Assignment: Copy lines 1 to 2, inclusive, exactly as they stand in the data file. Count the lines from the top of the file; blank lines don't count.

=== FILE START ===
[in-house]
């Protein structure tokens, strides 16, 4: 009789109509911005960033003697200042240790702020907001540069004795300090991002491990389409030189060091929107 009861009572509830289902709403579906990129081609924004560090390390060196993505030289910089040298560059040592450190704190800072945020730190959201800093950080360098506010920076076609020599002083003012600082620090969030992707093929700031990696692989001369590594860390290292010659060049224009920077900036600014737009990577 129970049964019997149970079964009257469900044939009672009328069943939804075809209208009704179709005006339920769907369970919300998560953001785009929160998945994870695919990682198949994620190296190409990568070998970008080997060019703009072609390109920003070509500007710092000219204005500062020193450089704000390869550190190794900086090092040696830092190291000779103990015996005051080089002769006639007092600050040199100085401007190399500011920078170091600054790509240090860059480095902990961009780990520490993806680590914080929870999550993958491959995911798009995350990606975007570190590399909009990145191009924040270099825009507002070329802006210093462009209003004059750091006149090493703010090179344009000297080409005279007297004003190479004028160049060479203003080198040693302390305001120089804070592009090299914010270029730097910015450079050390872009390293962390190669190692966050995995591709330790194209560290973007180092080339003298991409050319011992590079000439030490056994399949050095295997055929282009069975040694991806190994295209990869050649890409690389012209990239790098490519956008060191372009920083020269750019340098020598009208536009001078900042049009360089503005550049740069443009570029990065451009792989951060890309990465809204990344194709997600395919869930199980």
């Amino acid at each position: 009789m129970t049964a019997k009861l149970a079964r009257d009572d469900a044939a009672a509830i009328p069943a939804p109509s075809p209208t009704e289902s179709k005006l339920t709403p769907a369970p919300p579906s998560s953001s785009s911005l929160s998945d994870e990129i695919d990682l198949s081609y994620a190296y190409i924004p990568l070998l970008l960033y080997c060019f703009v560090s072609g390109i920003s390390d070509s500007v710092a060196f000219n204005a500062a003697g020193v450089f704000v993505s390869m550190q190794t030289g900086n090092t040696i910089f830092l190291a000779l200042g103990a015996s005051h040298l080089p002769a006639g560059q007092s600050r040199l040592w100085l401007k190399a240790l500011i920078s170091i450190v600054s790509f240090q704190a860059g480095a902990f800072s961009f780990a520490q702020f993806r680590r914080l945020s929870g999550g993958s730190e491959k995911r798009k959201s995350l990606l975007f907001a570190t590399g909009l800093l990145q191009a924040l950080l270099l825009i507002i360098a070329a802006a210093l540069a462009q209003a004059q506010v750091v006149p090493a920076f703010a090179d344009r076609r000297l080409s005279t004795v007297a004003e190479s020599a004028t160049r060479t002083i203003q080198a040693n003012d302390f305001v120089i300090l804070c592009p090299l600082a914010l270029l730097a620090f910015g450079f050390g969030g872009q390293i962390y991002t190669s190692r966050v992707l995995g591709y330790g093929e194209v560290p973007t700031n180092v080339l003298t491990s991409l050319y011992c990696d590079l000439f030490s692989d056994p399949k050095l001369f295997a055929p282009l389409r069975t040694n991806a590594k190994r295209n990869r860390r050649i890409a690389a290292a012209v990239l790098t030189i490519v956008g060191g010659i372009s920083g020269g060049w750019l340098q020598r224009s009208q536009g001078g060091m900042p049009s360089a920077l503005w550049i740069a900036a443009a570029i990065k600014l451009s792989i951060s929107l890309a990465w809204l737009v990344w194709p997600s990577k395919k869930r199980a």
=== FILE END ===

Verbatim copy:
[in-house]
């Protein structure tokens, strides 16, 4: 009789109509911005960033003697200042240790702020907001540069004795300090991002491990389409030189060091929107 009861009572509830289902709403579906990129081609924004560090390390060196993505030289910089040298560059040592450190704190800072945020730190959201800093950080360098506010920076076609020599002083003012600082620090969030992707093929700031990696692989001369590594860390290292010659060049224009920077900036600014737009990577 129970049964019997149970079964009257469900044939009672009328069943939804075809209208009704179709005006339920769907369970919300998560953001785009929160998945994870695919990682198949994620190296190409990568070998970008080997060019703009072609390109920003070509500007710092000219204005500062020193450089704000390869550190190794900086090092040696830092190291000779103990015996005051080089002769006639007092600050040199100085401007190399500011920078170091600054790509240090860059480095902990961009780990520490993806680590914080929870999550993958491959995911798009995350990606975007570190590399909009990145191009924040270099825009507002070329802006210093462009209003004059750091006149090493703010090179344009000297080409005279007297004003190479004028160049060479203003080198040693302390305001120089804070592009090299914010270029730097910015450079050390872009390293962390190669190692966050995995591709330790194209560290973007180092080339003298991409050319011992590079000439030490056994399949050095295997055929282009069975040694991806190994295209990869050649890409690389012209990239790098490519956008060191372009920083020269750019340098020598009208536009001078900042049009360089503005550049740069443009570029990065451009792989951060890309990465809204990344194709997600395919869930199980």